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Notes Chemistry Form 4 Chapter 4 1

Notes Chemistry Form 4 Chapter 4 1

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CHEMISTRY 2010
THEME: Matter Around Us1
4.14.24.34.4
GROUP 18 ELEMENTS: NobleGases (Monoatomic gas)
1. These noble gases in group 18 of thePeriodic Table make up almost 1% of theair.2. All noble gases do not:(a) Dissolve in water,(b) Conduct electricity(c) Conduct heat(d) Monoatomic gases at roomtemperature.
Element/SymbolElectronconfig
Increasingboilingpoint,meltingpoint,densityand radiusHelium,He2Neon,Ne2.8 Argon, Ar 2.8.8Krypton,Kr 2.8.18.8Xenon,Xe2.8.18.18.8Radon,Ra2.8.18.32.83. Except for He, all of the noble gas atomshave 8 electrons in their outer most shells.This arrangement called the octetconfiguration. Thus, the arrangement of He(with 2 electrons in outer most shells ±extremely stable electron arrangement) isduplex electron configuration.4. Boiling point and melting point are lowbecause they have very low intermolecular force of attraction (Van der Waals force).5. Density is low because the molecules arefar apart from each other (big sizemolecules will have bigger intermolecular forces of attraction).6. Low reactivity of noble gases due to unusualhigh large ionization energies and unusuallow electron affinity.7. Uses:(a) Helium ± super conductors, fill airshipsand weather balloons, divers¶ tank(80% He, 20% O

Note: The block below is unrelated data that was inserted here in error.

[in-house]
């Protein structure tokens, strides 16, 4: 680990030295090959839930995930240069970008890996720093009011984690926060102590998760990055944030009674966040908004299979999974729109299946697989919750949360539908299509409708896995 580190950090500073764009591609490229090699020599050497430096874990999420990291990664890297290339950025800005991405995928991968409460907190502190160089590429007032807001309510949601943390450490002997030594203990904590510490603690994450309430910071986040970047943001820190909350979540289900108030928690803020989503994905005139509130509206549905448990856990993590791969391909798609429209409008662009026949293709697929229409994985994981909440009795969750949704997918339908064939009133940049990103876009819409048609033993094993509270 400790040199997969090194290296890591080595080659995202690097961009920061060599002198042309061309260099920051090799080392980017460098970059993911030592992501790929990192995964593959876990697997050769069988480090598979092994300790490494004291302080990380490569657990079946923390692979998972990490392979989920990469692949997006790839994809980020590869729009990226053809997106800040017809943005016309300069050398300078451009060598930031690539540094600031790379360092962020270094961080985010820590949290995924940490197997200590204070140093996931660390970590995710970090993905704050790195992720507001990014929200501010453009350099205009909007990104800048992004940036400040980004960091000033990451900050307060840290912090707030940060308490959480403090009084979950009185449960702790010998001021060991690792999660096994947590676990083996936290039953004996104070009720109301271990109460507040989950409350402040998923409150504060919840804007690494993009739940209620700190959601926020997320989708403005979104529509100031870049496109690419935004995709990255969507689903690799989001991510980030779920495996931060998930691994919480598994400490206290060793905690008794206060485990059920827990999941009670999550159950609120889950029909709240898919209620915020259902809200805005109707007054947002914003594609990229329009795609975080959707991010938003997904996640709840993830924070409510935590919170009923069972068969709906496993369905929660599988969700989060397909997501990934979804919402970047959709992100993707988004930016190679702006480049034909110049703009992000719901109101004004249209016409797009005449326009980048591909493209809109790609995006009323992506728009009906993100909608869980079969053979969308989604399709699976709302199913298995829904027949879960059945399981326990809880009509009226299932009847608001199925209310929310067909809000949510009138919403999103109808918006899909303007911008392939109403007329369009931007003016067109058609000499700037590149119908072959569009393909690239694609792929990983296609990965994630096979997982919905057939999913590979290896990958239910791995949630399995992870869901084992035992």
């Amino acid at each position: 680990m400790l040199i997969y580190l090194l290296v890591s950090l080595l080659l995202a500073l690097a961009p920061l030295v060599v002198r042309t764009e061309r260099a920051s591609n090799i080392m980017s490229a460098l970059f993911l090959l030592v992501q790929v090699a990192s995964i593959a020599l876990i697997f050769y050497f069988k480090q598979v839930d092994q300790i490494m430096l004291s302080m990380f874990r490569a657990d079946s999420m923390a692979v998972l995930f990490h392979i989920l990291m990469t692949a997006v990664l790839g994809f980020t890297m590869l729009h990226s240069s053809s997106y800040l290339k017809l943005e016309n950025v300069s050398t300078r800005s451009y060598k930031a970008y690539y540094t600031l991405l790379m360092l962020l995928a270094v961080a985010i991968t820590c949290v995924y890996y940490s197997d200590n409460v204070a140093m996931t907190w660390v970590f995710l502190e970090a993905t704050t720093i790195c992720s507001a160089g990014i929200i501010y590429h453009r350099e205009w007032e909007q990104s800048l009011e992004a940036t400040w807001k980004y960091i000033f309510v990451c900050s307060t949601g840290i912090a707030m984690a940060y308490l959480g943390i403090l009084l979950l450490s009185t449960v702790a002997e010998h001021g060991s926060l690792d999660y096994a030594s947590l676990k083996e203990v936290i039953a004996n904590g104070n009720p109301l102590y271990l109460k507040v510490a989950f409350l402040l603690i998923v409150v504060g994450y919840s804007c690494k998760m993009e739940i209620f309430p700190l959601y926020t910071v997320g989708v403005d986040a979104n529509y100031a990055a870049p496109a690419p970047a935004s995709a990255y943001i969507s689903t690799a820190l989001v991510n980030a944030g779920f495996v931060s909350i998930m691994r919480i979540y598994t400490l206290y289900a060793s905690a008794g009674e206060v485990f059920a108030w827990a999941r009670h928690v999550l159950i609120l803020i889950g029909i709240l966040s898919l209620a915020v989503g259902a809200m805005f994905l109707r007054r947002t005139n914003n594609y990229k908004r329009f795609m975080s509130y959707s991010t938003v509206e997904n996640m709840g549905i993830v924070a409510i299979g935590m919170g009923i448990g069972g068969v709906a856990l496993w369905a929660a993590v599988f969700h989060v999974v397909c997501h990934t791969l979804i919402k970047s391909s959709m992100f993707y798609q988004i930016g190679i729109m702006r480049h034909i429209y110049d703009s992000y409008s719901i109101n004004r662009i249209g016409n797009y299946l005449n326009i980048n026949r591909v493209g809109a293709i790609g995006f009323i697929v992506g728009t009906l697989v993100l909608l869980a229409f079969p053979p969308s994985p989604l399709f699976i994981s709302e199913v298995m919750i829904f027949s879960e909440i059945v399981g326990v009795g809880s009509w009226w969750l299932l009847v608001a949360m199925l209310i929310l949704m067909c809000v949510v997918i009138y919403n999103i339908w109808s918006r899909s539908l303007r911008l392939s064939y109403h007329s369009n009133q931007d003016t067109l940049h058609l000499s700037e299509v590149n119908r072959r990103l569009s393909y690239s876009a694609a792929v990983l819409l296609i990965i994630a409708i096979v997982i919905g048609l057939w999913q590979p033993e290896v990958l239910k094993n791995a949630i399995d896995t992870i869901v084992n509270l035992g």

2
), cool metals down.(b) Neon ± advertising light (glow red inlow pressure tubes), fill televisiontubes.(c) Argon ± fill light bulbs (does not reactwith tungsten filament), welding(prevent hot metal from reacting withO